Liverpool College is well known for its beautiful, historically significant buildings.
Governor Lachlan Macquarie had officially founded the town of Liverpool in 1810 and ordered thebuilding of a brick hospital to house 30 patients and a residence for the assistant surgeon. The original Liverpool Hospital was built in 1813.
By 1821, Macquarie had plans to build a new hospital drawn up by his ex-convict architect Francis Greenway. Work on the new hospital commenced in 1822 and it was completed in early 1830.
From 1830 to 1836 the building was used as a hospital principally to carefor sick convicts. The existence of the hospital stimulated the growth and spread of the settlement.
By 1832 patients of the hospital included convicts from as far away as the Goulburn Plains. There were no kitchen facilities and the northern end of the basement was the only bathing room.
After 1836 the hospital was transferred to the control of the military and apparently used as a military hospital and barracks. The military vacated the site around the mid-1840s and the winding down of the convict system meant that the district could no longer support such a large hospital.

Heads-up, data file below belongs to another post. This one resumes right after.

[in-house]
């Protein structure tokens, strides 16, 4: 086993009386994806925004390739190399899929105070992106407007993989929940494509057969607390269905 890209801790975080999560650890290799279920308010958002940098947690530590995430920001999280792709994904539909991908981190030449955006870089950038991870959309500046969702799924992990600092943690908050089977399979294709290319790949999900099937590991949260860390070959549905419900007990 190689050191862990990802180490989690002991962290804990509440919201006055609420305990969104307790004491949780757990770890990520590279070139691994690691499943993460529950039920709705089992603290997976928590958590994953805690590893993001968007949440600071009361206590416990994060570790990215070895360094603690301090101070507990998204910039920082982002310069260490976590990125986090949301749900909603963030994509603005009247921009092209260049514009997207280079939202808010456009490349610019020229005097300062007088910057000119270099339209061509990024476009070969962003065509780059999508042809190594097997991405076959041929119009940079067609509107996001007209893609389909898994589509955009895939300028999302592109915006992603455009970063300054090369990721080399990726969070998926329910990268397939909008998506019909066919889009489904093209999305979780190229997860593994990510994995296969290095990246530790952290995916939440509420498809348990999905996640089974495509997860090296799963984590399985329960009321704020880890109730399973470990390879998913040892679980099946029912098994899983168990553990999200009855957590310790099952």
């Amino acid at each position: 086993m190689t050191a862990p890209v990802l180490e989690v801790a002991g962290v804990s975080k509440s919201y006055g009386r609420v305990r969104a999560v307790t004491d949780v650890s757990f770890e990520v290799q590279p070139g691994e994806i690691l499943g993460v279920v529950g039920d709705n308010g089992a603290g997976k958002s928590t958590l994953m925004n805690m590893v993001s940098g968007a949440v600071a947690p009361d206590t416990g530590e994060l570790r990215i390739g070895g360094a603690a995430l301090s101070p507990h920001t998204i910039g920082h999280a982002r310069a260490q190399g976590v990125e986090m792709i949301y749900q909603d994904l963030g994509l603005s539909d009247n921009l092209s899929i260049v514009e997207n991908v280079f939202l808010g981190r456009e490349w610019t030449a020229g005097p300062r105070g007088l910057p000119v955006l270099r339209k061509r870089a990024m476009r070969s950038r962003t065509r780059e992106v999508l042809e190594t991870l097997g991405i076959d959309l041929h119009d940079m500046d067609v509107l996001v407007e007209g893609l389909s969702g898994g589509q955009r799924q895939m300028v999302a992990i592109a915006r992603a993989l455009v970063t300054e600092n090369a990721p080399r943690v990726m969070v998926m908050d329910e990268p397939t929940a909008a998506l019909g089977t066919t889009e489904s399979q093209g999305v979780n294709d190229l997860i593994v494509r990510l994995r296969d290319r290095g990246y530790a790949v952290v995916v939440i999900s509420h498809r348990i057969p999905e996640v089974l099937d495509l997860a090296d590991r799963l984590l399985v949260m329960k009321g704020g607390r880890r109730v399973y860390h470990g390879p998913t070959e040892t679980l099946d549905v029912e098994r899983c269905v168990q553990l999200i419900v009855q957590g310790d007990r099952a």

The hospital became vacant in the late 1840s.
In 1852 the government granted use of the building and a sum of £525 to the Benevolent Society of New South Wales to establish an asylum for the sick and aged. Many of the buildings now on the college grounds were built or modified during this time.
In 1918 the Government Asylum became a State Hospital and Asylum and it remained so until the Health Department vacated the site in 1958.
The buildings were then renovated for use as a TAFE College and classes were first held in early 1960. The then Minister for Education, the Hon Ernest Wetherell MP, officially opened the site on 10 July 1961.